Genomic DNA from S. albus was isolated according to previously described procedures [26]. Primers SA170F (5′-GCGCATATGAGCGCCGAATCCACCA-3′) and SA170R (5′-GCGAAGCTTTCAATGGTGATGGTGGCGGCTCTCGACCCGGAA-3′) were designed to amplify the S. albus CYP170B1 ORF. The primers incorporate unique NdeI (underlined) and HindIII (double underlined) cloning sites and a C-terminal polyhistidine tag (bold) to allow purification of the expressed protein by affinity chromatography. PCR conditions were as follows: initial denaturation at 95 °C for 2 min, followed by 30 cycles of 95 °C for 20 s, 57 °C for 30 s and 68 °C for 4 min, followed by a final extension step at 68 °C for 7 min. The integrity of the S. albus CYP170B1 was confirmed by DNA sequencing. S. albus CYP170B1 was expressed and purified with the use of similar conditions as previously described [5]. To improve the production of correctly folded CYP protein, CYP170B1 was coexpressed with the molecular chaperones GroES and GroEL [11]. Briefly, cotransformed cells were cultured overnight in LB broth containing 100 μg·mL−1 ampicillin and 50 μg·mL−1 kanamycin. After inoculation (1 : 100) in 3 L of Terrific Broth containing 100 μg·mL−1 ampicillin and 50 μg·mL−1 kanamycin, growth was carried out at 37 °C and 200 r.p.m. for 6 h. Following the addition of 1 mm aminolevulinic acid for heme synthesis, CYP expression was induced by the addition of 1 mm isopropyl thio-β-d-galactoside, and chaperone expression was induced by addition of arabinose to a final concentration of 4 mg·mL−1. Cell growth was continued for an additional 72 h at 27 °C and 170 r.p.m. Subsequently, the cells were harvested by centrifugation at 1500 g for 20 min, resuspended in lysis buffer (250 mm sucrose, 50 mm Tris/HCl, pH 7.4, 0.5 mm EDTA), and incubated with 1 mg·mL−1 lysozyme for 30 min on ice prior to freezing at −80 °C. Cells were broken by freeze–thawing and sonication as previously described, and the cytosolic fractions were separated from cell debris and the membrane fraction by ultracentrifugation at 100 000 g for 1 h. The soluble CYP170B1 was purified by metal (Ni2+) affinity chromatography (Qiagen, Crawley, UK), with established methods [5].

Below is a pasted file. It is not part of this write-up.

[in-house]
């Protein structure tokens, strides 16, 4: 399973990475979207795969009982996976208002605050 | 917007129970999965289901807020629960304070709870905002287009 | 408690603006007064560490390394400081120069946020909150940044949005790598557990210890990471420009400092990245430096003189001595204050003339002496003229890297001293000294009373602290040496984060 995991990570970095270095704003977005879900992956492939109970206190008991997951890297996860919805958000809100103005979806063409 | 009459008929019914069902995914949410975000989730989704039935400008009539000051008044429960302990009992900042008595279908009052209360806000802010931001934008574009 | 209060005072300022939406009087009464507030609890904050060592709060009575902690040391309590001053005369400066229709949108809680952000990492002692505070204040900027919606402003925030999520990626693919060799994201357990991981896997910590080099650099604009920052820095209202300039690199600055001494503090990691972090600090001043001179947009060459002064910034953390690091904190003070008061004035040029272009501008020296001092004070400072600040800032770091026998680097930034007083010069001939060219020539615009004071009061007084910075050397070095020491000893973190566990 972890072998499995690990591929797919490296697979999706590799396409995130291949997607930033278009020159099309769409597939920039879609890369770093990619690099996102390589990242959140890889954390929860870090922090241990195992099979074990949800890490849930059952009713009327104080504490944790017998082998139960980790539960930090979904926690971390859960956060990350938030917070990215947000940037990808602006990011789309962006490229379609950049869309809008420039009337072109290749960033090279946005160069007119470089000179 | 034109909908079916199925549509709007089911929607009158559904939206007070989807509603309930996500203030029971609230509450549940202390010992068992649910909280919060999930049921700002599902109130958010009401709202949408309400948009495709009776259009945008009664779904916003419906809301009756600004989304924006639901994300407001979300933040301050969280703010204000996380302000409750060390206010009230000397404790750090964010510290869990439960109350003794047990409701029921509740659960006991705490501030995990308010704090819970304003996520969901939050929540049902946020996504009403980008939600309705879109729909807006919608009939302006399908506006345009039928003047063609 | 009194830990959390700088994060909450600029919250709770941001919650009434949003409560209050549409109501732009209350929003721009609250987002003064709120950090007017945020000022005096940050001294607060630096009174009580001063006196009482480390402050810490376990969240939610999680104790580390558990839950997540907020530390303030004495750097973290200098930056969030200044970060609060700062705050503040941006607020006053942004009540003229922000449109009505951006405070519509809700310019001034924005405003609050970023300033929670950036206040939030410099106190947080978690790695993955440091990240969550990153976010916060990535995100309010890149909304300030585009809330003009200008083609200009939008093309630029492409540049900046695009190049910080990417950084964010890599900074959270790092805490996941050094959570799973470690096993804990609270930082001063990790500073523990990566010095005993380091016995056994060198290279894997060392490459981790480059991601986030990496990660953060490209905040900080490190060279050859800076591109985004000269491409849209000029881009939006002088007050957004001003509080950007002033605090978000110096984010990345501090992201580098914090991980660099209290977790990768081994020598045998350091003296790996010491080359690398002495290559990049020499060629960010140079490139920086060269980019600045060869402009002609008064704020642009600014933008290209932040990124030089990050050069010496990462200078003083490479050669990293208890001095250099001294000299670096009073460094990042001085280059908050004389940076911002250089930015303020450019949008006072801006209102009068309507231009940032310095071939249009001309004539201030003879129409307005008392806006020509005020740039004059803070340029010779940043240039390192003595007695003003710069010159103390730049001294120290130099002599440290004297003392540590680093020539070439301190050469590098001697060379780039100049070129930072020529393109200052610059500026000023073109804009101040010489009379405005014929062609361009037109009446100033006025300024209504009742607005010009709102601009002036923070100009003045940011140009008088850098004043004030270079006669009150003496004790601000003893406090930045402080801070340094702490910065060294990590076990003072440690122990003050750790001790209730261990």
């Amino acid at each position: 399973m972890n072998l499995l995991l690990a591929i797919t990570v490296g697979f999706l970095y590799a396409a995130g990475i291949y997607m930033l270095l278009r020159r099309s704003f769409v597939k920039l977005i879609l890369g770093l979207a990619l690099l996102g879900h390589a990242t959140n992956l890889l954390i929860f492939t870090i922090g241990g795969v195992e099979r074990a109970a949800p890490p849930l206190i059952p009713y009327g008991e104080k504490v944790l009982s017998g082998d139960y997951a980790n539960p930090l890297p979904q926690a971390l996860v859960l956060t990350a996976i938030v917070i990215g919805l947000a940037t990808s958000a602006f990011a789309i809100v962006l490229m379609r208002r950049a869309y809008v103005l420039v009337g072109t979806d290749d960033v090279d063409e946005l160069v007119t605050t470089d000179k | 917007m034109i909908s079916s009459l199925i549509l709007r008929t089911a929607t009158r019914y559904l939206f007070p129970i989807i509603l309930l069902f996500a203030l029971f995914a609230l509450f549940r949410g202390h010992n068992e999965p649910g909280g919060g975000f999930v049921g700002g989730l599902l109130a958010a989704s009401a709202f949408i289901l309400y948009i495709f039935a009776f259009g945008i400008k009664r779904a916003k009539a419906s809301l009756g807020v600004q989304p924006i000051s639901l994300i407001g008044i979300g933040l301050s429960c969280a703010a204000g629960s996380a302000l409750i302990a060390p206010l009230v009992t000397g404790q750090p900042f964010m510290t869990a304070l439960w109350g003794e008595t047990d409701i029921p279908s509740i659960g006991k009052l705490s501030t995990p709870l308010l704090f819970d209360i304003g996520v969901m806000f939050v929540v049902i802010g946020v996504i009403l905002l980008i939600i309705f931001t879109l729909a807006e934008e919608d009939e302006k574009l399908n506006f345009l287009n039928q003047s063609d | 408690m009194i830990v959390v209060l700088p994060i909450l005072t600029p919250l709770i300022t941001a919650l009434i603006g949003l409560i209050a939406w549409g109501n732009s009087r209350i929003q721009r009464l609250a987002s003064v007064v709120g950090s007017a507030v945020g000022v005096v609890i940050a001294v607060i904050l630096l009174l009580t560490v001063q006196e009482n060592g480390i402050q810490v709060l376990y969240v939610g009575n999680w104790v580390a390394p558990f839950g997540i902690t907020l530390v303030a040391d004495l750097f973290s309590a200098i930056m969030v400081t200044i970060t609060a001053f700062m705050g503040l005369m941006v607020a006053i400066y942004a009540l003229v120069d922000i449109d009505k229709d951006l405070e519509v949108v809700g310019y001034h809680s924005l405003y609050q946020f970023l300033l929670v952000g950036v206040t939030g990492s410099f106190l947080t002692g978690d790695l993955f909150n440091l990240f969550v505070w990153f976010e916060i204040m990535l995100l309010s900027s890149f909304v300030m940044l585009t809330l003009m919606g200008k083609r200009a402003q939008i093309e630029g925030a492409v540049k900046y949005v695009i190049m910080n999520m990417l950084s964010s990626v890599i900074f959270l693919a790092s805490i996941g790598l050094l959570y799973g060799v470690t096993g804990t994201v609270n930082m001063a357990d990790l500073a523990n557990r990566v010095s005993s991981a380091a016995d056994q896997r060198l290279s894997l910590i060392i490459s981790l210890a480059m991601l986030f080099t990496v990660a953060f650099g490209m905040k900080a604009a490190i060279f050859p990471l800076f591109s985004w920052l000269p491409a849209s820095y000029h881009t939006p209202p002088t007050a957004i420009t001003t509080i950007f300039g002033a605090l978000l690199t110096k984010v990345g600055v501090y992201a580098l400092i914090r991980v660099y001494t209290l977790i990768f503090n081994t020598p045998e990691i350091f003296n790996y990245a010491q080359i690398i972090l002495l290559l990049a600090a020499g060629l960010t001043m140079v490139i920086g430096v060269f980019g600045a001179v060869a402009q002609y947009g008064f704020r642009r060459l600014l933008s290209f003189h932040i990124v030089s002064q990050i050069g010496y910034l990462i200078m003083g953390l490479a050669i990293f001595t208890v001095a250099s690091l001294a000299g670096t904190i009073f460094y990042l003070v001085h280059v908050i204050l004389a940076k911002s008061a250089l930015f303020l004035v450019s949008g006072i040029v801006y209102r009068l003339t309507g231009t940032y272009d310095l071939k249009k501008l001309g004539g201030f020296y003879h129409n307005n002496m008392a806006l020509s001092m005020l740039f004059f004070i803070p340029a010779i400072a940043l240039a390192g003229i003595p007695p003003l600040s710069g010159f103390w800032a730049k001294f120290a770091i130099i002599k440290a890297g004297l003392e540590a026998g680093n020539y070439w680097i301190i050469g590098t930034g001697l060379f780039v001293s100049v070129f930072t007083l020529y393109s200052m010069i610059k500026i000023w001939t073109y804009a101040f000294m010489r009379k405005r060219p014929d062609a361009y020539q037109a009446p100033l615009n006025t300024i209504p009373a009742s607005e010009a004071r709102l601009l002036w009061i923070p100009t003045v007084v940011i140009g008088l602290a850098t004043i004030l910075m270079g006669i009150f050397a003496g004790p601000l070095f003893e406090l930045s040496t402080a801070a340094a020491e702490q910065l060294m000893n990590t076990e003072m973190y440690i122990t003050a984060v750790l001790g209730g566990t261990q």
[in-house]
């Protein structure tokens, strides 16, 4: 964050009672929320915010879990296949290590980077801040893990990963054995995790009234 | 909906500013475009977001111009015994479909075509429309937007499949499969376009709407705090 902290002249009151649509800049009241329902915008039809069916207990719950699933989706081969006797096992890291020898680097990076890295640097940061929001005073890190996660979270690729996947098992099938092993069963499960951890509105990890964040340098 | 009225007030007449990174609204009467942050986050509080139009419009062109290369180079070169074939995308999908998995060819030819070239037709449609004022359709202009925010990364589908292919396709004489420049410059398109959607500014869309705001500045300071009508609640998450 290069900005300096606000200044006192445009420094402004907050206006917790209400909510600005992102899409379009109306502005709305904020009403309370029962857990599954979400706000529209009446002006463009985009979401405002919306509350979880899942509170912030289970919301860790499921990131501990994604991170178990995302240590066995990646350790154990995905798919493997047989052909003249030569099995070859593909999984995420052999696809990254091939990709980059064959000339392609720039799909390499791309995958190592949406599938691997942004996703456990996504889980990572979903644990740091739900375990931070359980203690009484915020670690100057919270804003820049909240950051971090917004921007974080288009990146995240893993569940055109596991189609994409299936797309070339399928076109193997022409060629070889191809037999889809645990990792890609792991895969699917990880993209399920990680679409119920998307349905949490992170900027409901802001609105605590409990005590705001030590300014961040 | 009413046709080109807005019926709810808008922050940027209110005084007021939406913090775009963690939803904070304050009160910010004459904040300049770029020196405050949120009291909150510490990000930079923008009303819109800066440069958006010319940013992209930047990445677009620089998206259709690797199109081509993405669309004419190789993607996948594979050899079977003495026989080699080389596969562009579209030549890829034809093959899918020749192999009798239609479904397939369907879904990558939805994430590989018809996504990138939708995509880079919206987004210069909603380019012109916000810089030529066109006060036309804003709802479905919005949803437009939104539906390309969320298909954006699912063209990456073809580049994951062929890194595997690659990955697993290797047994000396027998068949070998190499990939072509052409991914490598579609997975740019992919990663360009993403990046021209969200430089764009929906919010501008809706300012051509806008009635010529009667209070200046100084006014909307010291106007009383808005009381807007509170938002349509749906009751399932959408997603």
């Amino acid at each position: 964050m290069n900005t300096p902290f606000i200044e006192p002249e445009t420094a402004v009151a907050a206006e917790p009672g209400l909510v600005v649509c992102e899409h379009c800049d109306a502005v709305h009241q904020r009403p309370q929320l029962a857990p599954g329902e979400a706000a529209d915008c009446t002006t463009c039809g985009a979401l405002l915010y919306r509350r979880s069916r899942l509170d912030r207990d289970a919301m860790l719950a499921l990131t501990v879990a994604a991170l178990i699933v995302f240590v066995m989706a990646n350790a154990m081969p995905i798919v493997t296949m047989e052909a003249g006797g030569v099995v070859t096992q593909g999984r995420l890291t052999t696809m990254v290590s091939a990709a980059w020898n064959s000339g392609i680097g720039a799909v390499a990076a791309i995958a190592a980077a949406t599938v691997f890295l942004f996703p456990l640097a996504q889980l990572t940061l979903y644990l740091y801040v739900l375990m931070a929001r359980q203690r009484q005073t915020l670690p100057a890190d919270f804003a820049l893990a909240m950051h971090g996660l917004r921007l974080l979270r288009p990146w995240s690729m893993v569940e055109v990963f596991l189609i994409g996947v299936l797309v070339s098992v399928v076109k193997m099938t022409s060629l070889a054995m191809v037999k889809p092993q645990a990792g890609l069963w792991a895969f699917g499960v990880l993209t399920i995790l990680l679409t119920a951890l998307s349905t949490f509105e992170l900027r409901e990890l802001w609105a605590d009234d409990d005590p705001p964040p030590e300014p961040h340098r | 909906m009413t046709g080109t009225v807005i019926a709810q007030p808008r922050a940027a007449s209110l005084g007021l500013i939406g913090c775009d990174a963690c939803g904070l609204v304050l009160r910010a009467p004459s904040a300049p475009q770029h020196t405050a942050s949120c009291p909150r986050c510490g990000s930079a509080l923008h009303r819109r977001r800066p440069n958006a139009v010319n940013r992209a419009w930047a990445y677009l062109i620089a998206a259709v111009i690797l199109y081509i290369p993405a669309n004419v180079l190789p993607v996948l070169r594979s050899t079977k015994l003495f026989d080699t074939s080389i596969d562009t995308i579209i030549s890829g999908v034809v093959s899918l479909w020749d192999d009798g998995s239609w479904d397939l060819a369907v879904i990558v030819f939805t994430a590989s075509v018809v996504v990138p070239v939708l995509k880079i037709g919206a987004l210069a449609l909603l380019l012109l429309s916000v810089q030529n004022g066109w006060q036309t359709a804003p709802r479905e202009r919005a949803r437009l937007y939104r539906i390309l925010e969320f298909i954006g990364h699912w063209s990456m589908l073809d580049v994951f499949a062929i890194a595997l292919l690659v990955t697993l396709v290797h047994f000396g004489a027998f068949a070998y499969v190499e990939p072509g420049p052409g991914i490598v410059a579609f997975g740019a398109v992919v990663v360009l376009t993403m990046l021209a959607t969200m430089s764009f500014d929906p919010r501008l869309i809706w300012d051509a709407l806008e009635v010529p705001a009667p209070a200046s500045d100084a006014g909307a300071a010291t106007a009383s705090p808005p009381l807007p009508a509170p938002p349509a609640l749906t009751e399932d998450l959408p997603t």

CYP activity assays in vitro

Farnesene synthase activity and albaflavenone synthase reactions were carried out as previously described [28], and activities were investigated at two different pH values (5.5 and 7.4), with suitably adjusted buffers. For albaflavenone production, CYP170B1 (1 nmol) was reconstituted with E. coli flavodoxin (10 nmol) and E. coli flavodoxin reductase (2 nmol), as previously described [8]. The enzymatic reactions were carried out for 5 min in 10-mL test tubes in a shaking water bath at 30 °C. Reactions were stopped and extracted following addition of a pentane/dichloromethane mixture (4 : 1). Extracts were concentrated under a stream of N2 and analyzed by GC/MS. In each experiment, CYP stability was assessed, including reduced CO difference spectrum analysis.

General methods

Reduced CO difference spectra for quantification of CYP content were measured and calculated according to the method described by Omura and Sato [27]. Protein purity was assessed by SDS/PAGE [28] and specific CYP content. Unless otherwise stated, all chemicals were supplied by Sigma Chemical Company (Poole, UK). UV–visible absorption spectra of purified CYPs were recorded with a Hitachi U-3310 scanning spectrophotometer.


We thank P. Dyson and R. Del Sol for helpful advice and discussion. This work was supported by National Institutes of Health Grant R01 GM69970 (to M. R. Waterman), a Biotechnology and Biological Sciences Research Council studentship (S. C. Moody), and a Wellcome Trust Sabbatical Award (D. C. Lamb).